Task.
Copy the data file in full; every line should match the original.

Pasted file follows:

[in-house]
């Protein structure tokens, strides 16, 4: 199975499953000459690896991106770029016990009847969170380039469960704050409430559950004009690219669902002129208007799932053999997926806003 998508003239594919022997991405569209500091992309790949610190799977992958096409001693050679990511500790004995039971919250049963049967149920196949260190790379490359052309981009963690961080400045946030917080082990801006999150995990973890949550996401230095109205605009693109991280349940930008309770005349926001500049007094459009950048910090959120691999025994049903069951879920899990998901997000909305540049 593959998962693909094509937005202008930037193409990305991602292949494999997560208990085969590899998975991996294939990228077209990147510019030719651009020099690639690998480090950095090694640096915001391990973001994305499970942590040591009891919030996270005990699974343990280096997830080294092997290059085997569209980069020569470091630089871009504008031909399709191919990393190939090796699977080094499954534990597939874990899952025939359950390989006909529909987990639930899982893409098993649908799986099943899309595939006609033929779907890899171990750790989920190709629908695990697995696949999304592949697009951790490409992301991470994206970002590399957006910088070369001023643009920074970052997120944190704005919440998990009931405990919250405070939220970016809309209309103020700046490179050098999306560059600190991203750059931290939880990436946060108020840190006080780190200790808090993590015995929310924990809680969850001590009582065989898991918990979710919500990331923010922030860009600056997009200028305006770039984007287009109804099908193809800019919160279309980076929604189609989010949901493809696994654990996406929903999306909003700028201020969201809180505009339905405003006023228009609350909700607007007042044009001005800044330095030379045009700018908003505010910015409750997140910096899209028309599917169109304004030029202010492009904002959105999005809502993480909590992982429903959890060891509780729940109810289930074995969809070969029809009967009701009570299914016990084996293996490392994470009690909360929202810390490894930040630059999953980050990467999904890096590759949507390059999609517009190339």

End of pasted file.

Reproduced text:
[in-house]
């Protein structure tokens, strides 16, 4: 199975499953000459690896991106770029016990009847969170380039469960704050409430559950004009690219669902002129208007799932053999997926806003 998508003239594919022997991405569209500091992309790949610190799977992958096409001693050679990511500790004995039971919250049963049967149920196949260190790379490359052309981009963690961080400045946030917080082990801006999150995990973890949550996401230095109205605009693109991280349940930008309770005349926001500049007094459009950048910090959120691999025994049903069951879920899990998901997000909305540049 593959998962693909094509937005202008930037193409990305991602292949494999997560208990085969590899998975991996294939990228077209990147510019030719651009020099690639690998480090950095090694640096915001391990973001994305499970942590040591009891919030996270005990699974343990280096997830080294092997290059085997569209980069020569470091630089871009504008031909399709191919990393190939090796699977080094499954534990597939874990899952025939359950390989006909529909987990639930899982893409098993649908799986099943899309595939006609033929779907890899171990750790989920190709629908695990697995696949999304592949697009951790490409992301991470994206970002590399957006910088070369001023643009920074970052997120944190704005919440998990009931405990919250405070939220970016809309209309103020700046490179050098999306560059600190991203750059931290939880990436946060108020840190006080780190200790808090993590015995929310924990809680969850001590009582065989898991918990979710919500990331923010922030860009600056997009200028305006770039984007287009109804099908193809800019919160279309980076929604189609989010949901493809696994654990996406929903999306909003700028201020969201809180505009339905405003006023228009609350909700607007007042044009001005800044330095030379045009700018908003505010910015409750997140910096899209028309599917169109304004030029202010492009904002959105999005809502993480909590992982429903959890060891509780729940109810289930074995969809070969029809009967009701009570299914016990084996293996490392994470009690909360929202810390490894930040630059999953980050990467999904890096590759949507390059999609517009190339």